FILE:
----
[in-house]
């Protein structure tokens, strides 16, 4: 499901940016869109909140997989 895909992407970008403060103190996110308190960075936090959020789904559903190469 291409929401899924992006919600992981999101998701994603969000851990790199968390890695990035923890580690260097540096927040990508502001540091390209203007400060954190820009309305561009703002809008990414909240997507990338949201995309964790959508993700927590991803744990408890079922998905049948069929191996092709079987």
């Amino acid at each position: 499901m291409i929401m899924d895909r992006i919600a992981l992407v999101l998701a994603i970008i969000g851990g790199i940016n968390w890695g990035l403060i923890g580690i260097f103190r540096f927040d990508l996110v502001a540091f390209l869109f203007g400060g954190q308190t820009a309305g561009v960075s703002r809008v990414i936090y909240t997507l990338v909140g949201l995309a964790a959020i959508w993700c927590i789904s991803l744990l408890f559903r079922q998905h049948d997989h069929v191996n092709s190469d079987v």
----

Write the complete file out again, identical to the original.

[in-house]
């Protein structure tokens, strides 16, 4: 499901940016869109909140997989 895909992407970008403060103190996110308190960075936090959020789904559903190469 291409929401899924992006919600992981999101998701994603969000851990790199968390890695990035923890580690260097540096927040990508502001540091390209203007400060954190820009309305561009703002809008990414909240997507990338949201995309964790959508993700927590991803744990408890079922998905049948069929191996092709079987």
């Amino acid at each position: 499901m291409i929401m899924d895909r992006i919600a992981l992407v999101l998701a994603i970008i969000g851990g790199i940016n968390w890695g990035l403060i923890g580690i260097f103190r540096f927040d990508l996110v502001a540091f390209l869109f203007g400060g954190q308190t820009a309305g561009v960075s703002r809008v990414i936090y909240t997507l990338v909140g949201l995309a964790a959020i959508w993700c927590i789904s991803l744990l408890f559903r079922q998905h049948d997989h069929v191996n092709s190469d079987v």